COVID-19 crisis is an opportunity to redefine tax policy and law
May, 04th 2020
The Covid 19 crisis is an opportunity to redefine tax policy and law. A calibrated approach to balance welfare economics with a vision to pioneer economic activity and national growth is needed.
History is a vast early warning system, says one popular quote. Two major laws, income-tax and customs were legislated during the national emergency in 1962. They have stood the test of time, revealing that the best policy measure evolves when human minds are sharpest and there is coordinated action, seeking light in chaos. The current crisis, as it settles, will draw a renewed attention of policymakers on tax revenue mobilisation and its impact will drive areas of government expenditure and fiscal stimulus to businesses. Perhaps it is an opportune moment to think of key tax reforms that could yield an impactful outcome. Here are a few suggestions.
A radical, yet compelling, move is to rewrite the tax law paradigm. Consider two separate legislations. The first, either in the current or the new tax code, will enlist the broad principles on which the detailed tax law is based, which is the legislated tax policy. The second will be tax law that must be interpreted considering the former. The current approach of the statute is that it is the reference point for both the law and the legislative intent, owing to which interpretation-linked disputes arise and require the courts to fine-comb the law. A principle-led approach to appreciate the contours of the tax law will curtail disputes; the taxpayer would be dissuaded from assigning an incongruent meaning to the law and equally the tax administration would be estopped from contending that its underlying intent was different.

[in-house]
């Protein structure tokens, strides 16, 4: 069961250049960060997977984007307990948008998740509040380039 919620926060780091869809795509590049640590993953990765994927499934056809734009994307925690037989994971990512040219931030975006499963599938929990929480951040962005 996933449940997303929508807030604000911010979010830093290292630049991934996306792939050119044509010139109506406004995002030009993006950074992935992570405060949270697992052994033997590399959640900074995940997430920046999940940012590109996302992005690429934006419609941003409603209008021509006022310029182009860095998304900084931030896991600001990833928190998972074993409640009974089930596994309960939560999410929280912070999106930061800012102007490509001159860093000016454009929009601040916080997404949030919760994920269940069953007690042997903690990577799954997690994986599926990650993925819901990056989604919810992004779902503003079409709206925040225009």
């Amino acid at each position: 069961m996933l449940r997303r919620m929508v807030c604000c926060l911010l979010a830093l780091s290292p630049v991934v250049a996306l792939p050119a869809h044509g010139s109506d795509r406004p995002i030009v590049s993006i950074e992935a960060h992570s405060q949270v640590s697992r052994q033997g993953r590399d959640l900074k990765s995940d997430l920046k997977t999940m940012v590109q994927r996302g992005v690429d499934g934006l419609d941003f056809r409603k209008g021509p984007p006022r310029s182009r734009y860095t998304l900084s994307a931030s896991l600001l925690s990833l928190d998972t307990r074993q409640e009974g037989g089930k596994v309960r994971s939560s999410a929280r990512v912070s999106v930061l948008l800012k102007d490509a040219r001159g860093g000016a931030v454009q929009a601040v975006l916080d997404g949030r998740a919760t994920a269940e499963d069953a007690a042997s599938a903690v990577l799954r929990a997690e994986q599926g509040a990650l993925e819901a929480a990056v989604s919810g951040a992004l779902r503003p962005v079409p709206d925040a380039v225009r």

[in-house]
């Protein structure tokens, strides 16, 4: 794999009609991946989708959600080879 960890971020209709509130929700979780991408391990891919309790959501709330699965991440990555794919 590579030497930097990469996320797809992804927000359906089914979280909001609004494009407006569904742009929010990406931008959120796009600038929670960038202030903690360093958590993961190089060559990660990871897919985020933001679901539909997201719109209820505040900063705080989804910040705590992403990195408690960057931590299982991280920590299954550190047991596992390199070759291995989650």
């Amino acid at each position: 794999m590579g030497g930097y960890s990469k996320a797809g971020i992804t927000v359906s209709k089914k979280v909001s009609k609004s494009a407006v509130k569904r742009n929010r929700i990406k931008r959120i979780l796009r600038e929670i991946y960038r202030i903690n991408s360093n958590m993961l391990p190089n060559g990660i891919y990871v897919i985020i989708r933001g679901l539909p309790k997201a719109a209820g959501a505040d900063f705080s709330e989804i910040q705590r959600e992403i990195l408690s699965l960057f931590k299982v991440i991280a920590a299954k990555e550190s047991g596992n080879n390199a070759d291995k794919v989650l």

But why this radical reform is the need of the hour? The answer simply lies in experience. The law today, due to many reasons, including incoherent drafting and target-driven approach of the administration, discourages most business enterprises and instead promotes taxpayers to resort to tax mitigation and at times evasive approaches, which enhances litigation. The policy today is a complex mesh of varied and often competing objectives. For instance, specifically directed tax incentives, say SEZs and manufacturing-linked corporate tax rates.